An opinion handed down by the California Court of Appeal last week underscores the importance of engaging in an “interactive process” to determine reasonable accommodations for a disabled employee. In Wysinger v. Automobile Club of Southern California, a 25-year employee of the Automobile Club sued for, among other things, disability discrimination under California’s Fair Employment and Housing Act (“FEHA”). The jury determined that the Automobile Club was liable for failing to engage in an interactive process to determine if reasonable accommodations were available for Wysinger’s lupus and rheumatoid arthritis, but not liable for failing to provide a reasonable accommodation.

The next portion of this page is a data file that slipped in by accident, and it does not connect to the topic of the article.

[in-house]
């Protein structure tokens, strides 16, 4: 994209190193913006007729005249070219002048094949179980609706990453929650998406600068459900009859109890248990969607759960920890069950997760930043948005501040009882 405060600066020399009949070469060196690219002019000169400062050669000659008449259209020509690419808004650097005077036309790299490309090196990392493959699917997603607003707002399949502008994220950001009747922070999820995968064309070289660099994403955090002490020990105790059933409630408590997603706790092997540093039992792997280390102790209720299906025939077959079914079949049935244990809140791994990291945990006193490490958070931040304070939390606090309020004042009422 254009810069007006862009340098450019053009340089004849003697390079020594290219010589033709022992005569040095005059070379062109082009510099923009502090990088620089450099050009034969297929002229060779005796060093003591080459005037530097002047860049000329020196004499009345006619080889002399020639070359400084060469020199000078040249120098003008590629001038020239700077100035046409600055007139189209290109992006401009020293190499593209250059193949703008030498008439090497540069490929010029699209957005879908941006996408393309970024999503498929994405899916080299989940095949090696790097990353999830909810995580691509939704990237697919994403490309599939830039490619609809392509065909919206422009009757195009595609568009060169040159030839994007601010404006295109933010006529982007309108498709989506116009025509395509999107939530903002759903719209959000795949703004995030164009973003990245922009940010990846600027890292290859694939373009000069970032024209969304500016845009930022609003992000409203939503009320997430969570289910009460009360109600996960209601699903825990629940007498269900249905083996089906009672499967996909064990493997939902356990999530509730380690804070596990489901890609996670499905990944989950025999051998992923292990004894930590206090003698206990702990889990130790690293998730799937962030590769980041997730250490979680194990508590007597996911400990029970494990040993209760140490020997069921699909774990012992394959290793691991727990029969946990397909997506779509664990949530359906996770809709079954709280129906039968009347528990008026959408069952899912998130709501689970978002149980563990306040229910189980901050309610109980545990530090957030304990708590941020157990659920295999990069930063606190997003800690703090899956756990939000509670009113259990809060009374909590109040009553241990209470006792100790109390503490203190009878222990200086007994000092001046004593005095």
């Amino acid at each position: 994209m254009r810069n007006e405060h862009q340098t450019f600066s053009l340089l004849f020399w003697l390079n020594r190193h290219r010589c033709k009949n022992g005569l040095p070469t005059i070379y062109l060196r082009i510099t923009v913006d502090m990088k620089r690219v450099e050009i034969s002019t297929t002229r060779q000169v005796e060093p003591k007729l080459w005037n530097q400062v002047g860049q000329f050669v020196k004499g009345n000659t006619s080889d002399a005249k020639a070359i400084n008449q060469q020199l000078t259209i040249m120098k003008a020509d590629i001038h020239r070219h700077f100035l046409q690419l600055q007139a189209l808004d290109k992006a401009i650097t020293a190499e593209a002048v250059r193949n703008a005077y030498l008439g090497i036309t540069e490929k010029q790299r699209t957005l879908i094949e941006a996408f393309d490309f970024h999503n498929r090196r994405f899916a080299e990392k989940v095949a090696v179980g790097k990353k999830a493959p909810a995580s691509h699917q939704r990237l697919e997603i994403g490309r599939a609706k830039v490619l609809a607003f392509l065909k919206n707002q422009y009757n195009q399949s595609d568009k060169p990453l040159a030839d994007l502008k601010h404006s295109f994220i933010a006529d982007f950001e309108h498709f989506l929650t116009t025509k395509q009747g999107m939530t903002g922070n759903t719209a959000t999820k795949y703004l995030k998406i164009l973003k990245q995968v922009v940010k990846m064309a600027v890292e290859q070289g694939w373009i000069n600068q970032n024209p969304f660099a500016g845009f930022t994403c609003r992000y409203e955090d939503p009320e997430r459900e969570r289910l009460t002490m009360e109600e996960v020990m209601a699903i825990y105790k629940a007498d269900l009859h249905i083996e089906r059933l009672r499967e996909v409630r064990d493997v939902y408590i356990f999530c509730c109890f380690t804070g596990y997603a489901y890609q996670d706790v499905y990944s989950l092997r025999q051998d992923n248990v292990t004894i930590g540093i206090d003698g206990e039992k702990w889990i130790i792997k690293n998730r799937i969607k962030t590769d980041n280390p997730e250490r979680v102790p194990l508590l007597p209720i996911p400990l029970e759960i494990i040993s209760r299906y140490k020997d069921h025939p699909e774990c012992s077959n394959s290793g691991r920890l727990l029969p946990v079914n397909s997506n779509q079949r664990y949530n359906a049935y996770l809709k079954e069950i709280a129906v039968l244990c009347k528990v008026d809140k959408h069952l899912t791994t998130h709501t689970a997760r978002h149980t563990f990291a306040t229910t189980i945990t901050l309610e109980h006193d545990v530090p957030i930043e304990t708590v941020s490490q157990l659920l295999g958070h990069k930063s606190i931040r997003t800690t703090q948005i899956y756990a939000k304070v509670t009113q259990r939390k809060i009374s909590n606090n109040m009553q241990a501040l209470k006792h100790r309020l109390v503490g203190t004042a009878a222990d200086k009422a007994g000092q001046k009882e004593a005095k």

The Automobile Club appealed, arguing that the jury verdict was inconsistent. The Court of Appeal disagreed, holding that, under California’s disability discrimination law, a violation for failure to engage in an interactive process can exist even when the employer is not liable on a claim that it failed to provide a reasonable accommodation. The court held that “[f]ailure to engage in [the interactive] process is a separate FEHA violation independent from an employer’s failure to provide a reasonable disability accommodation, which is also a FEHA violation.” Unlike California law, no provision in the federal disability discrimination law imposes liability on employers who refuse to engage in the interactive process.
We have attached the Wysinger opinion for your review.
Keesal, Young & Logan Employment Group